I knew the question was coming, but I didn’t expect it from a longtime patient who at 84 was still relatively healthy.

“I wanted to ask you about getting that prescription; you know, the one that I can take if I want to go already. Can I have it?” she asked me on the first week of the year when medical aid in dying became legal in Hawaii.

I was shocked, and completely unprepared to answer this woman, who I’ve known for over a decade and is doing pretty well despite chronic kidney disease. Just a month earlier, she had talked about dialysis, wondering if she should go ahead and do it when the time comes. But luckily for her, the time wasn’t coming anytime soon. She has what is considered stage 4 chronic kidney disease, but it really hadn’t progressed much in the last year.

There is more than one option for the terminally ill. Doctors need be prepared to talk about all of them, including the now-legal medical aid in dying.

Vinoth Chandar/Flickr.com

Dialysis is considered when someone is further along with their kidney issues, and given her age, I was surprised that she was even considering the treatment. But she seemed insistent that she wanted to live.

She didn’t have any other major health problem. Her cholesterol was good, her blood pressure under control, her blood sugar, never an issue. She followed her restricted diet and all of the health recommendations that each of her doctors prescribed.

True, we also had been talking about advance directives in the past year or two. Initially she wanted to have all possible life-saving treatment in case of an emergency, but after her kidney issue developed, she agreed that she wanted only limited interventions.

Now, we had gotten to the heart of the issue. With all of the publicity about the medical aid in dying bill, the real issue for this woman was the fear of pain.

Yes to an evaluation in the hospital, yes to treatable conditions, but no to prolonged breathing on a machine. She had not made a final decision on dialysis.

“Has your kidney doctor told you that you have less than six months to live?” I asked her.

“No, but just in case, I want to know if I can have the prescription,” she told me.

“You might not know this, but if you don’t do dialysis, then dying from kidney failure is a slow process, and usually not one that entails a lot of time in the hospital,” I said, wondering how much her nephrologist had gone over with her regarding this, and not wanting to contradict his advice.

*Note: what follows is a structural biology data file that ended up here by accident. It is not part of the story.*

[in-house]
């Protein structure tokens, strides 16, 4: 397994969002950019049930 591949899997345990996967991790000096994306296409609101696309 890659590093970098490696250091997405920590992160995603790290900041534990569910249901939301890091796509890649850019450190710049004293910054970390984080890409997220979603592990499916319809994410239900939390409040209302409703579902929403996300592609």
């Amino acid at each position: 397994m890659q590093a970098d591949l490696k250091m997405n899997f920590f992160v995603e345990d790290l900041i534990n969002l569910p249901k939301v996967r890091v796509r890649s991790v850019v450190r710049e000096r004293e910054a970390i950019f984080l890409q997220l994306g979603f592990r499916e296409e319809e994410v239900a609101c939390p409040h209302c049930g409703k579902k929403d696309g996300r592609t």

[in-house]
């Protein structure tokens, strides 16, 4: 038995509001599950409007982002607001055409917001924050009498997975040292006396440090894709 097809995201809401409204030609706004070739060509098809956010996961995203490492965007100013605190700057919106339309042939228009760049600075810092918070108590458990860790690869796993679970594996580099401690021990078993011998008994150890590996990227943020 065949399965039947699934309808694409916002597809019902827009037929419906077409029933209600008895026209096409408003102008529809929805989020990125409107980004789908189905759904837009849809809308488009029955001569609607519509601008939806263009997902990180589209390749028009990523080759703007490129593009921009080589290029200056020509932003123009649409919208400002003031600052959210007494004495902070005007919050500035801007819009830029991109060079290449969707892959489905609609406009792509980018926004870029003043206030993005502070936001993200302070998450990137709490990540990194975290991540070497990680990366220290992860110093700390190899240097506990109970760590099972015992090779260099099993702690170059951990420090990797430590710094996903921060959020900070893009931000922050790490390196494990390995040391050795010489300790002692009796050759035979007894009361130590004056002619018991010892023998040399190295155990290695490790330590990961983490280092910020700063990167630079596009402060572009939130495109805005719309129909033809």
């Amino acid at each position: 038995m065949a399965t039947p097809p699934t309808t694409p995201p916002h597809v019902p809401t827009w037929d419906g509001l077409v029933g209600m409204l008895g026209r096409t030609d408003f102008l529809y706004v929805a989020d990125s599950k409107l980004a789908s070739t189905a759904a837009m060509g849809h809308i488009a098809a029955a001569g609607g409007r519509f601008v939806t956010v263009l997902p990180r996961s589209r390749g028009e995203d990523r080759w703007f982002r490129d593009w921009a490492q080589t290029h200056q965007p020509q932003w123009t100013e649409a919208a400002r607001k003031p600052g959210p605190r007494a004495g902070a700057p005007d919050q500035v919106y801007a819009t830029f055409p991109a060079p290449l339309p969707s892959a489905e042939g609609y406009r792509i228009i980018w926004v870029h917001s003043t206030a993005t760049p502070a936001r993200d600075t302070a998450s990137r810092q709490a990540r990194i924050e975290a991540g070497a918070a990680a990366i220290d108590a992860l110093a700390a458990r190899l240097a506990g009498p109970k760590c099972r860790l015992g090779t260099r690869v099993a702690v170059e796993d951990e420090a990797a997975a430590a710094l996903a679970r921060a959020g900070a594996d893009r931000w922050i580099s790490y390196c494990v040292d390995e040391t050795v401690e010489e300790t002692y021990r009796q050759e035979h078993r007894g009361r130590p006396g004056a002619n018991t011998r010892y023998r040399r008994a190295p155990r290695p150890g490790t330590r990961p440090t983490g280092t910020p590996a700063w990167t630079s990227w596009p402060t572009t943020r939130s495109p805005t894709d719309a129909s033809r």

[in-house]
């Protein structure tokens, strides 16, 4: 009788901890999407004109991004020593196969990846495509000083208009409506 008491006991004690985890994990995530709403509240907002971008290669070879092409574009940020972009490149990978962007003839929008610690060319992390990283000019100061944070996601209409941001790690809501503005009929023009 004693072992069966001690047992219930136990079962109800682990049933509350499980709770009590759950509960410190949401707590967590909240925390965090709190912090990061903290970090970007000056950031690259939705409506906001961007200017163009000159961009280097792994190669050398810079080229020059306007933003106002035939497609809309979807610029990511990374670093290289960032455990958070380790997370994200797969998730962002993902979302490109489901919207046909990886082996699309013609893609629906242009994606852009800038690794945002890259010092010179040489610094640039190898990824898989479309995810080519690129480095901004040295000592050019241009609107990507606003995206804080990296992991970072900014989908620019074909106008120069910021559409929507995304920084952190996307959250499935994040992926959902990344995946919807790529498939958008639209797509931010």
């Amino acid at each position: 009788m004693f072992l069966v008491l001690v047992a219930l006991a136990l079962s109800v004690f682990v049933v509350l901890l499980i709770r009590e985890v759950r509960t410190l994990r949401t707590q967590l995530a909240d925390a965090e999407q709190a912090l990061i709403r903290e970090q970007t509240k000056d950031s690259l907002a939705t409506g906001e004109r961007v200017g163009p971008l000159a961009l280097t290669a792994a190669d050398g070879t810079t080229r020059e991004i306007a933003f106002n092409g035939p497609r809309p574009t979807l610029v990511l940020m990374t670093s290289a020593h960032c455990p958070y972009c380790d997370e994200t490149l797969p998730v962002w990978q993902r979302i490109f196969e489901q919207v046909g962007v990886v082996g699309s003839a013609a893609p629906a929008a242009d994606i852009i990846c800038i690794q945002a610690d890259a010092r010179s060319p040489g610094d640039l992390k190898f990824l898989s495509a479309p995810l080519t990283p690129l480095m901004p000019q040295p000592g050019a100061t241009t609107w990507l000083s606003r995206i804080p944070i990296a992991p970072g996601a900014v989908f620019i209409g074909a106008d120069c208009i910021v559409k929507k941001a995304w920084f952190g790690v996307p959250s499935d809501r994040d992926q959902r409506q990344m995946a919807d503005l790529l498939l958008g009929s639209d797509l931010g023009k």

“But I don’t want to be in pain. That’s what I’m afraid of the most, being in pain. And not having any medication to take care of it, without having a lot of side effects. I just don’t want to be in pain.”

Now, we had gotten to the heart of the issue. With all of the publicity about the medical aid in dying bill, the real issue for this woman was the fear of pain.

In fact, this is one of the biggest fears for the terminally ill population. But there are many treatment options for these patients, and hospice organizations are well versed in treating pain and keeping patients comfortable in their final days.

I asked my patient if she had talked about this with her family, and she admitted that she had not. She was planning on it, but hadn’t even looked into hospice either. After all, she was not projected to live less than six months, she could have a couple more years, or even longer.

But what she wanted to know was if she could have a prescription for the medication to make sure she wasn’t going to have to suffer.

She mentioned that she had talked about it with a few friends and they each had said they were going to ask their doctors, then compare notes. I wondered if any of the other providers were going to be caught off guard with relatively healthy patients asking them about prescribing medication to end their lives.

But the law is in place, and the answer she wanted didn’t have to be for tomorrow, or next week, or even next year. Would I write the prescription, if she met the criteria, and had followed all the rules? I had to admit I wasn’t even sure about each required step myself.

“If you ever had less than six months left to live, and you and I worked through all the requirements, I would write you a prescription,” I said. “But I would want you to enroll in hospice, too. They have a lot to offer and can definitely help you with any issues that you have with pain. And we would need to have you talk with your family so everyone would know your wishes.”

I saw the tension in her face release almost immediately. She didn’t need to have a prescription written today, she might not need one ever, but she needed to know that I would support her choice, and help facilitate her wishes if the time ever came.

We were each having a practice run. She now knew it was possible, and I now knew that I needed to be a bit more prepared for the next time one of my patients asked, even those I least expected.

What was once theoretical is now here, and the time has come for all physicians to make a decision about how they are going to answer the question, and for patients to know it’s okay to ask.

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